The Life of Jesus: His Disciples
Today in our series The Life of Jesus, we want to consider the relationship Jesus had with his disciples. In the days of Jesus a religious teacher, known as a rabbi, was expected to have followers who willingly learned from him. It was only natural, therefore, that early in his ministry Jesus would call disciples. The account in Mark’s Gospel records the simplest invitation Jesus offered: “Follow me.”
16 As Jesus walked beside the Sea of Galilee, he saw Simon and his brother Andrew casting a net into the lake, for they were fishermen. 17 “Come, follow me,” Jesus said, “and I will send you out to fish for people.” 18 At once they left their nets and followed him.
19 When he had gone a little farther, he saw James son of Zebedee and his brother John in a boat, preparing their nets. 20 Without delay he called them, and they left their father Zebedee in the boat with the hired men and followed him.
The relationship between Jesus and his followers, which began in a simple fishing village by the Sea of Galilee, has spread throughout the entire world. The amazing fact is that those first few disciples – fishermen, either casting a net into the lake or mending nets in their boats – accomplished that huge impact.
Recently archeologists have found a boat dating from the first century. It consists of seventeen different types of wood. The builders did not originally construct the vessel with that many kinds of wood. Instead, archeologists confirmed that it had been mended many times with whatever wood was available. These first disciples of Jesus used that same sort of patched boat in their fishing business.
Jesus saw these men that he wanted as disciples – Simon, Andrew, James, and John – and called them by simply saying, “Follow me.” Scripture says they obeyed Jesus and immediately left their nets and boats. In doing so, they were giving up not only their lifestyle; they were also giving up their livelihood. James and John actually left their father standing in the boat. I can only imagine what Zebedee’s reaction was when his sons, partners in the family fishing business, left him with the hired men. According to the Synoptic Gospels – Matthew, Mark, and Luke – these four men were the first disciples of Jesus.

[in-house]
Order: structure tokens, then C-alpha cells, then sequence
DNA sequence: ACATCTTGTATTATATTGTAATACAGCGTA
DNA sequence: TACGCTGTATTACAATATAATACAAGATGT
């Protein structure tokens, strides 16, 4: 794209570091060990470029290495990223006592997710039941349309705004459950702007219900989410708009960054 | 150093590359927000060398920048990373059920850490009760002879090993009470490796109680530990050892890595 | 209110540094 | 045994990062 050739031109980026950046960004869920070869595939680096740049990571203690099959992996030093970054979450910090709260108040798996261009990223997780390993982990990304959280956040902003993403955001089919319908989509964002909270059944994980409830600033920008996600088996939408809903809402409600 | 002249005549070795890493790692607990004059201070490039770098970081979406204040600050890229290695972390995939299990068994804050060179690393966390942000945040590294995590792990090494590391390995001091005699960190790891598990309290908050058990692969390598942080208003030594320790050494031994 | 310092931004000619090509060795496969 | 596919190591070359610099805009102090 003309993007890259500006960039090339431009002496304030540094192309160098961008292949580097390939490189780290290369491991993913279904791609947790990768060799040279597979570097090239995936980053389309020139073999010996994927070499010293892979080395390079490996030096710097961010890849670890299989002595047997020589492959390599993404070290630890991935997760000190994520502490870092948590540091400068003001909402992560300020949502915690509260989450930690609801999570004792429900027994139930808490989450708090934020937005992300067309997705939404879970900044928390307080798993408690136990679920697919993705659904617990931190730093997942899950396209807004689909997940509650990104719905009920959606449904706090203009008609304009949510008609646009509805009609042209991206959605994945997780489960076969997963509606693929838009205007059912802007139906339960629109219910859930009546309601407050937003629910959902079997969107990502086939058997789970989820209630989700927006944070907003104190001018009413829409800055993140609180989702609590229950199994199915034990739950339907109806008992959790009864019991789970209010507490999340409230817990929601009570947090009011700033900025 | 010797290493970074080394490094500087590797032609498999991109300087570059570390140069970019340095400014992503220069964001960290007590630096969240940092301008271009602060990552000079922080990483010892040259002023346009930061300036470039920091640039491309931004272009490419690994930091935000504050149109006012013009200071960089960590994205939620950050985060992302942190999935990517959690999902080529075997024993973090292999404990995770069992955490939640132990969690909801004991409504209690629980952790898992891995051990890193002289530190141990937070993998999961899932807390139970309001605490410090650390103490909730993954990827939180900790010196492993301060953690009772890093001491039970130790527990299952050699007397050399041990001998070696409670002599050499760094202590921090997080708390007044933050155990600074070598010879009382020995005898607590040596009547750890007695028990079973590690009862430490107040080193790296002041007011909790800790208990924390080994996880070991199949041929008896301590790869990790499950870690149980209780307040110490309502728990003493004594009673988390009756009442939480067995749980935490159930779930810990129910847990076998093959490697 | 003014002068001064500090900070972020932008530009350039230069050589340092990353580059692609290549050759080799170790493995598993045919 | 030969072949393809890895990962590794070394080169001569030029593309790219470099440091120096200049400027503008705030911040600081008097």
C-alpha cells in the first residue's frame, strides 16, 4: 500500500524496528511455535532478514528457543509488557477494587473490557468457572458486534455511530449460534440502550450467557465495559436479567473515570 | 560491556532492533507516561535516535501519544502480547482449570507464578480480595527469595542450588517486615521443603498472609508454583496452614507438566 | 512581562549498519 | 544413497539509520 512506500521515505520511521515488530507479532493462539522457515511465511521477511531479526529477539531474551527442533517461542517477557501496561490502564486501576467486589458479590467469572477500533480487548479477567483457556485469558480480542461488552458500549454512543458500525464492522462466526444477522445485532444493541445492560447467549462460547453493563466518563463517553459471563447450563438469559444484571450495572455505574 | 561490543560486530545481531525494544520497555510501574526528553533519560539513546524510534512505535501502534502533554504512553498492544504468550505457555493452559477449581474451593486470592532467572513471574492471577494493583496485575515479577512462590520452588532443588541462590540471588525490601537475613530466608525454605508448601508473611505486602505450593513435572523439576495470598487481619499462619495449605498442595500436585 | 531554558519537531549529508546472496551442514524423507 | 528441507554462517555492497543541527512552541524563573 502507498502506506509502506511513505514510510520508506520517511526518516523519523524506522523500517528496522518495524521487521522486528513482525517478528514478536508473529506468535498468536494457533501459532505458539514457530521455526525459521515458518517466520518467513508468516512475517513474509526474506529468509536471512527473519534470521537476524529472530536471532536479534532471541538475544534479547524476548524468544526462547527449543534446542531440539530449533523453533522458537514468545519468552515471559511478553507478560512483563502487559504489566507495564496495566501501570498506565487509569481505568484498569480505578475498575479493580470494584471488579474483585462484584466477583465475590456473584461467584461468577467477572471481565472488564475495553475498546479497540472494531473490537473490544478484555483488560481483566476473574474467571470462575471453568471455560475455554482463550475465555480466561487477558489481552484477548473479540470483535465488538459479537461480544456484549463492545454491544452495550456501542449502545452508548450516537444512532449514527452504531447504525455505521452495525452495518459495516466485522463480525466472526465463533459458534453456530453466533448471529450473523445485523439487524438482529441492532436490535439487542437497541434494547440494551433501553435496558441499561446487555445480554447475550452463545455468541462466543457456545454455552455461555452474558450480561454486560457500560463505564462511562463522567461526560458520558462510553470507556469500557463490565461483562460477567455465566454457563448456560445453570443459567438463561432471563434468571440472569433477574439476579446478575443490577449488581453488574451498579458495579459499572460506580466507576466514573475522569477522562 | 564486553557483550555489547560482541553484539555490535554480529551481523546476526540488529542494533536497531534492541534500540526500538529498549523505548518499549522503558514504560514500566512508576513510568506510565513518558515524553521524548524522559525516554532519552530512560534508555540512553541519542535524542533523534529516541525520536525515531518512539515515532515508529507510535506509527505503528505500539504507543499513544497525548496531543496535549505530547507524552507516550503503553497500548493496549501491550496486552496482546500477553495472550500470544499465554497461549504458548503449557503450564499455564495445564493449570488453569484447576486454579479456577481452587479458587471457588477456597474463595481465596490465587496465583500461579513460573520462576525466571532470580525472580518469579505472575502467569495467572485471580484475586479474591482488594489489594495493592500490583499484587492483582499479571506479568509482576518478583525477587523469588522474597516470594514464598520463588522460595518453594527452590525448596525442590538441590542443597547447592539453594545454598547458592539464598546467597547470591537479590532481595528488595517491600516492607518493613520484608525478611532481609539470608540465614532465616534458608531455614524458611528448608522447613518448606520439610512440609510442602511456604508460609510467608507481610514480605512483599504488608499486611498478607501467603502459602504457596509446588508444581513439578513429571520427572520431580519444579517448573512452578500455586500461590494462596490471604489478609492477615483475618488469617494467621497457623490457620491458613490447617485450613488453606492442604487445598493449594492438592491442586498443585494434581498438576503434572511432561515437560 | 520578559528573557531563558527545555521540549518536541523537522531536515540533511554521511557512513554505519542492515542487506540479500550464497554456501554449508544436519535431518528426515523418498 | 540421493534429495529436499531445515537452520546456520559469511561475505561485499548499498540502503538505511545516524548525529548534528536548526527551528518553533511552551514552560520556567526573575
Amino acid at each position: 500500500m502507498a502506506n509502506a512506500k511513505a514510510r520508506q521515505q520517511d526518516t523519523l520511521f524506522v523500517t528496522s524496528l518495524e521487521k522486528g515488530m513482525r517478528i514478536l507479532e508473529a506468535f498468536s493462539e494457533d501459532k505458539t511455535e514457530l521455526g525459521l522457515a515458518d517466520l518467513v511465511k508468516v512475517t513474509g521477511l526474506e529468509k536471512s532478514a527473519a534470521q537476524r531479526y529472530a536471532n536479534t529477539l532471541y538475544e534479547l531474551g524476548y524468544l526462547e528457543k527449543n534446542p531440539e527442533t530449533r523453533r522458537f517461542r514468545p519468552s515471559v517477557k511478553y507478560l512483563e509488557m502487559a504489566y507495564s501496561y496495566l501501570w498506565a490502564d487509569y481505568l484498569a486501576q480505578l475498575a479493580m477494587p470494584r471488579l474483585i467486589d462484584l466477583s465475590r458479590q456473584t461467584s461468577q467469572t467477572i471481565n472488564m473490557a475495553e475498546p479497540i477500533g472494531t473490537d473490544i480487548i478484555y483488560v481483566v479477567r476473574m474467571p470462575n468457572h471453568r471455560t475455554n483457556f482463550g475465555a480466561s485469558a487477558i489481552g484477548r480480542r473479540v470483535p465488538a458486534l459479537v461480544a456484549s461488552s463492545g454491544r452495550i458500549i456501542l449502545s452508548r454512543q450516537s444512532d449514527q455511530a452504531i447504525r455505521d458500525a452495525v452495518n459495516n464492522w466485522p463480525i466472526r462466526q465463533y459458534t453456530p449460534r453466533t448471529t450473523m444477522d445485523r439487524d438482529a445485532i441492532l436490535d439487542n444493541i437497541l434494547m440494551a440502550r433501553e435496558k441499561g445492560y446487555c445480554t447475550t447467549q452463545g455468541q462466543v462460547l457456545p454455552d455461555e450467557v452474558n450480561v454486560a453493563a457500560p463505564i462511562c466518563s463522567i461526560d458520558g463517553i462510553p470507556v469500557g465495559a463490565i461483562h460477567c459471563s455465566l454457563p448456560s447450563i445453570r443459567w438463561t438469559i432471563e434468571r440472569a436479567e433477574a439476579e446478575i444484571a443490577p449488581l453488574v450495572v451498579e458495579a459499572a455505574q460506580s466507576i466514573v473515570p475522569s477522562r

What kind of men did Jesus call? Jesus began his group with four fishermen. We might have thought he would have chosen other individuals – maybe scholars, those who were learned. Maybe he should have chosen those who were well-to-do or maybe those who were more prestigious. Jesus selected blue-collar workers, common people as disciples.
We can determine how Jesus chose his disciples by looking at several passages of Scripture. Consider Luke 6:12-16:
12 One of those days Jesus went out to a mountainside to pray, and spent the night praying to God. 13 When morning came, he called his disciples to him and chose twelve of them, whom he also designated apostles: 14 Simon (whom he named Peter), his brother Andrew, James, John, Philip, Bartholomew, 15 Matthew, Thomas, James son of Alphaeus, Simon who was called the Zealot, 16 Judas son of James, and Judas Iscariot, who became a traitor.
Notice that Verses 12-13 say that Jesus spent an entire night of prayer before selecting twelve special disciples “whom he also designated apostles.” Apparently Jesus had more than twelve disciples at this time. Out of that larger group he chose the twelve listed above to serve as apostles. We see a distinction here between disciples – those who are called to follow – and apostles – those who are sent to spread the Word.
We must ask several questions about Jesus’ selection. After praying all night long, Jesus could do no better than this? Is this group the finest men he could gather around him? For crying out loud! Judas Iscariot was included in this bunch! Do Scriptures teach that Judas was an answer to prayer? Yes, after praying all night long, Jesus designated these twelve disciples as apostles.
A parallel account occurs in Chapter 3:13-19 of Mark’s Gospel:
13 Jesus went up on a mountainside and called to him those he wanted, and they came to him. 14 He appointed twelve that they might be with him and that he might send them out to preach 15 and to have authority to drive out demons. 16 These are the twelve he appointed: Simon (to whom he gave the name Peter), 17 James son of Zebedee and his brother John (to them he gave the name Boanerges, which means “sons of thunder”), 18 Andrew, Philip, Bartholomew, Matthew, Thomas, James son of Alphaeus, Thaddaeus, Simon the Zealot 19 and Judas Iscariot, who betrayed him.
We see three notable differences between the two passages. First, the two lists of names are somewhat different. In this second passage we learn that Jesus gave the sons of Zebedee – James and John – the name Boanerges, which means “sons of thunder.” That information reveals a bit about the temperament of those two brothers. They wanted to call fire down from heaven to destroy a village. No wonder Jesus gave them that epithet.
A second difference is the mention of the name Thaddaeus instead of Judas the son of James. Scholars suggest that perhaps Judas decided to use a different name, the family name Thaddaeus, to differentiate himself from Judas Iscariot, who betrayed Jesus.